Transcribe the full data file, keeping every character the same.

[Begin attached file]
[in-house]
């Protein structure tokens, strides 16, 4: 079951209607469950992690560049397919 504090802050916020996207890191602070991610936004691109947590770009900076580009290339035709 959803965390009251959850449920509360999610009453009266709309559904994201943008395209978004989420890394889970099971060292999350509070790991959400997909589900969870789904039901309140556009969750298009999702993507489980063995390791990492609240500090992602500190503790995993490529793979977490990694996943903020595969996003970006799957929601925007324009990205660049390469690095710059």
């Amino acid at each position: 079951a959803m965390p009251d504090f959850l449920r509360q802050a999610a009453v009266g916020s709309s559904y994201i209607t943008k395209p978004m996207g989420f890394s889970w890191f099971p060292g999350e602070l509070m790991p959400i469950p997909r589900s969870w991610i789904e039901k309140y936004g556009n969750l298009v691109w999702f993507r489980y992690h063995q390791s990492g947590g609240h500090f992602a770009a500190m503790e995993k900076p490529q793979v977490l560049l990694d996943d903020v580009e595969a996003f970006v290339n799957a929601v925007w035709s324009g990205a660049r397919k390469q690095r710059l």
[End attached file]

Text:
[in-house]
């Protein structure tokens, strides 16, 4: 079951209607469950992690560049397919 504090802050916020996207890191602070991610936004691109947590770009900076580009290339035709 959803965390009251959850449920509360999610009453009266709309559904994201943008395209978004989420890394889970099971060292999350509070790991959400997909589900969870789904039901309140556009969750298009999702993507489980063995390791990492609240500090992602500190503790995993490529793979977490990694996943903020595969996003970006799957929601925007324009990205660049390469690095710059």
């Amino acid at each position: 079951a959803m965390p009251d504090f959850l449920r509360q802050a999610a009453v009266g916020s709309s559904y994201i209607t943008k395209p978004m996207g989420f890394s889970w890191f099971p060292g999350e602070l509070m790991p959400i469950p997909r589900s969870w991610i789904e039901k309140y936004g556009n969750l298009v691109w999702f993507r489980y992690h063995q390791s990492g947590g609240h500090f992602a770009a500190m503790e995993k900076p490529q793979v977490l560049l990694d996943d903020v580009e595969a996003f970006v290339n799957a929601v925007w035709s324009g990205a660049r397919k390469q690095r710059l």